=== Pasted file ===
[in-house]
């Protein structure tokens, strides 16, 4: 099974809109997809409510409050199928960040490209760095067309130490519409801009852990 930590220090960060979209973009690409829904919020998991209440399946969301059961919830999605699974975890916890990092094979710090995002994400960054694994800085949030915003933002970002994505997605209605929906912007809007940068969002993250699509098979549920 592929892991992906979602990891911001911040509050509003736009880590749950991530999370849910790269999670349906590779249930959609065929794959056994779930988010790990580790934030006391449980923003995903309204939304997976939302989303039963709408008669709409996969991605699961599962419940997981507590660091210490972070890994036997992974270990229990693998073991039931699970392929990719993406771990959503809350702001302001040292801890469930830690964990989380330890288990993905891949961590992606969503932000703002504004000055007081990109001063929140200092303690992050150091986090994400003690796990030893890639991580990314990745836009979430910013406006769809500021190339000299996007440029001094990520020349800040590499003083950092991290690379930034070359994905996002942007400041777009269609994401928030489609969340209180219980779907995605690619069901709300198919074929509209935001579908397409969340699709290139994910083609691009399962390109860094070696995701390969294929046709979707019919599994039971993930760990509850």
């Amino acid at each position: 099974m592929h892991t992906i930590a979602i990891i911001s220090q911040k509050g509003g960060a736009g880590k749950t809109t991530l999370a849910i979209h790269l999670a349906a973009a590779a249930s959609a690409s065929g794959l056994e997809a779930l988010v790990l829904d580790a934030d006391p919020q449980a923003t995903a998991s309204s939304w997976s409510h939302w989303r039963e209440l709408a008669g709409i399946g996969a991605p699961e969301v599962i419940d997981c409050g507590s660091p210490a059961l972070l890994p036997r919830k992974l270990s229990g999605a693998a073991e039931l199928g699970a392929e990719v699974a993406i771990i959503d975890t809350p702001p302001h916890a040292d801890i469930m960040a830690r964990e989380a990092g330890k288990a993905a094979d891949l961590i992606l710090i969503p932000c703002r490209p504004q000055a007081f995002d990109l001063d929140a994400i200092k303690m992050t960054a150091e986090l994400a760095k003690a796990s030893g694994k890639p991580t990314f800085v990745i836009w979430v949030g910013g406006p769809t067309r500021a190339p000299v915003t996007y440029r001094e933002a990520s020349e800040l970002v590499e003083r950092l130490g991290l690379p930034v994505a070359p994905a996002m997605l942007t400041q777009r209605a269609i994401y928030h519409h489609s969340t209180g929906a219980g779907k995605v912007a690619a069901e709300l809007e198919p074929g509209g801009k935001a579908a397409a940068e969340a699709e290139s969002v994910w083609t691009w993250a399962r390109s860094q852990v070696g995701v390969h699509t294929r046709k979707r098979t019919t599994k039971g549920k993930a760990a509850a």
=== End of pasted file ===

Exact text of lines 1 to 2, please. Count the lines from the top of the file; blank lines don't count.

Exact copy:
[in-house]
């Protein structure tokens, strides 16, 4: 099974809109997809409510409050199928960040490209760095067309130490519409801009852990 930590220090960060979209973009690409829904919020998991209440399946969301059961919830999605699974975890916890990092094979710090995002994400960054694994800085949030915003933002970002994505997605209605929906912007809007940068969002993250699509098979549920 592929892991992906979602990891911001911040509050509003736009880590749950991530999370849910790269999670349906590779249930959609065929794959056994779930988010790990580790934030006391449980923003995903309204939304997976939302989303039963709408008669709409996969991605699961599962419940997981507590660091210490972070890994036997992974270990229990693998073991039931699970392929990719993406771990959503809350702001302001040292801890469930830690964990989380330890288990993905891949961590992606969503932000703002504004000055007081990109001063929140200092303690992050150091986090994400003690796990030893890639991580990314990745836009979430910013406006769809500021190339000299996007440029001094990520020349800040590499003083950092991290690379930034070359994905996002942007400041777009269609994401928030489609969340209180219980779907995605690619069901709300198919074929509209935001579908397409969340699709290139994910083609691009399962390109860094070696995701390969294929046709979707019919599994039971993930760990509850």